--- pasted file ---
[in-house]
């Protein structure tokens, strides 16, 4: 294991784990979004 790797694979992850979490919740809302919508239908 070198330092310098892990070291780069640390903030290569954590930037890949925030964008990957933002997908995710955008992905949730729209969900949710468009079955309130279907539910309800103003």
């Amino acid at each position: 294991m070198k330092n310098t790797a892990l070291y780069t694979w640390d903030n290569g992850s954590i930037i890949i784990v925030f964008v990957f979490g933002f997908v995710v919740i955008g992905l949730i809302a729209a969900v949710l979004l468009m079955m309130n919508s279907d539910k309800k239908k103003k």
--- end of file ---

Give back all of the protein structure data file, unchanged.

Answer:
[in-house]
């Protein structure tokens, strides 16, 4: 294991784990979004 790797694979992850979490919740809302919508239908 070198330092310098892990070291780069640390903030290569954590930037890949925030964008990957933002997908995710955008992905949730729209969900949710468009079955309130279907539910309800103003």
């Amino acid at each position: 294991m070198k330092n310098t790797a892990l070291y780069t694979w640390d903030n290569g992850s954590i930037i890949i784990v925030f964008v990957f979490g933002f997908v995710v919740i955008g992905l949730i809302a729209a969900v949710l979004l468009m079955m309130n919508s279907d539910k309800k239908k103003k």